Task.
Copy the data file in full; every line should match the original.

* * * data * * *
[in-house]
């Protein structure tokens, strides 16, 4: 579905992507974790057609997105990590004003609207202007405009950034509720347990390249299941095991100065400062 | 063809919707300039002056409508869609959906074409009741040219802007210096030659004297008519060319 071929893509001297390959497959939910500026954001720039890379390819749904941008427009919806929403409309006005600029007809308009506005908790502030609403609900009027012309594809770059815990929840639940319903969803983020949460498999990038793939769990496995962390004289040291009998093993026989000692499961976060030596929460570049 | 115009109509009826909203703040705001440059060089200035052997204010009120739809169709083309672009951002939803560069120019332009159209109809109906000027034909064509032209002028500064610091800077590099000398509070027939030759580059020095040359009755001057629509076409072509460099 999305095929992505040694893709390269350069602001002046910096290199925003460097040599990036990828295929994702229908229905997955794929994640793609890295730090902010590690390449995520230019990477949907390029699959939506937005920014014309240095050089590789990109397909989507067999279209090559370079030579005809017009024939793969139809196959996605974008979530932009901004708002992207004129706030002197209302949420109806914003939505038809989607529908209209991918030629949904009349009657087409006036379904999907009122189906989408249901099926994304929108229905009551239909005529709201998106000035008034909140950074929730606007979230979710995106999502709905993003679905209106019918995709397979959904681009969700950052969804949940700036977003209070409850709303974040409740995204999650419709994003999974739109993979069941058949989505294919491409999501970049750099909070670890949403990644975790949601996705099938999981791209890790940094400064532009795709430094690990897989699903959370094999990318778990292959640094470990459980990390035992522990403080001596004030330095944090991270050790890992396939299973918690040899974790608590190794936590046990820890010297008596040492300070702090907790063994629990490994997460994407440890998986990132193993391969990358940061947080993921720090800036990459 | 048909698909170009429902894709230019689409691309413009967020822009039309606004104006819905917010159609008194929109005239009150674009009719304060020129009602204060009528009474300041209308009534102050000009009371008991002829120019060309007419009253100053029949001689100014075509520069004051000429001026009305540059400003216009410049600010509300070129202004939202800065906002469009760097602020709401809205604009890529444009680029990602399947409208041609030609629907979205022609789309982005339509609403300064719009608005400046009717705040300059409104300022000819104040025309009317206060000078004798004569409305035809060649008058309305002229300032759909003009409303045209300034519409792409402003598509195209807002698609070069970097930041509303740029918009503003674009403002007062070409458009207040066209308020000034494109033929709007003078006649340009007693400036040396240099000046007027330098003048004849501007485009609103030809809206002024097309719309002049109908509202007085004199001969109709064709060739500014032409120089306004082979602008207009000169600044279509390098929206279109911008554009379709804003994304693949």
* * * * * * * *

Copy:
[in-house]
């Protein structure tokens, strides 16, 4: 579905992507974790057609997105990590004003609207202007405009950034509720347990390249299941095991100065400062 | 063809919707300039002056409508869609959906074409009741040219802007210096030659004297008519060319 071929893509001297390959497959939910500026954001720039890379390819749904941008427009919806929403409309006005600029007809308009506005908790502030609403609900009027012309594809770059815990929840639940319903969803983020949460498999990038793939769990496995962390004289040291009998093993026989000692499961976060030596929460570049 | 115009109509009826909203703040705001440059060089200035052997204010009120739809169709083309672009951002939803560069120019332009159209109809109906000027034909064509032209002028500064610091800077590099000398509070027939030759580059020095040359009755001057629509076409072509460099 999305095929992505040694893709390269350069602001002046910096290199925003460097040599990036990828295929994702229908229905997955794929994640793609890295730090902010590690390449995520230019990477949907390029699959939506937005920014014309240095050089590789990109397909989507067999279209090559370079030579005809017009024939793969139809196959996605974008979530932009901004708002992207004129706030002197209302949420109806914003939505038809989607529908209209991918030629949904009349009657087409006036379904999907009122189906989408249901099926994304929108229905009551239909005529709201998106000035008034909140950074929730606007979230979710995106999502709905993003679905209106019918995709397979959904681009969700950052969804949940700036977003209070409850709303974040409740995204999650419709994003999974739109993979069941058949989505294919491409999501970049750099909070670890949403990644975790949601996705099938999981791209890790940094400064532009795709430094690990897989699903959370094999990318778990292959640094470990459980990390035992522990403080001596004030330095944090991270050790890992396939299973918690040899974790608590190794936590046990820890010297008596040492300070702090907790063994629990490994997460994407440890998986990132193993391969990358940061947080993921720090800036990459 | 048909698909170009429902894709230019689409691309413009967020822009039309606004104006819905917010159609008194929109005239009150674009009719304060020129009602204060009528009474300041209308009534102050000009009371008991002829120019060309007419009253100053029949001689100014075509520069004051000429001026009305540059400003216009410049600010509300070129202004939202800065906002469009760097602020709401809205604009890529444009680029990602399947409208041609030609629907979205022609789309982005339509609403300064719009608005400046009717705040300059409104300022000819104040025309009317206060000078004798004569409305035809060649008058309305002229300032759909003009409303045209300034519409792409402003598509195209807002698609070069970097930041509303740029918009503003674009403002007062070409458009207040066209308020000034494109033929709007003078006649340009007693400036040396240099000046007027330098003048004849501007485009609103030809809206002024097309719309002049109908509202007085004199001969109709064709060739500014032409120089306004082979602008207009000169600044279509390098929206279109911008554009379709804003994304693949």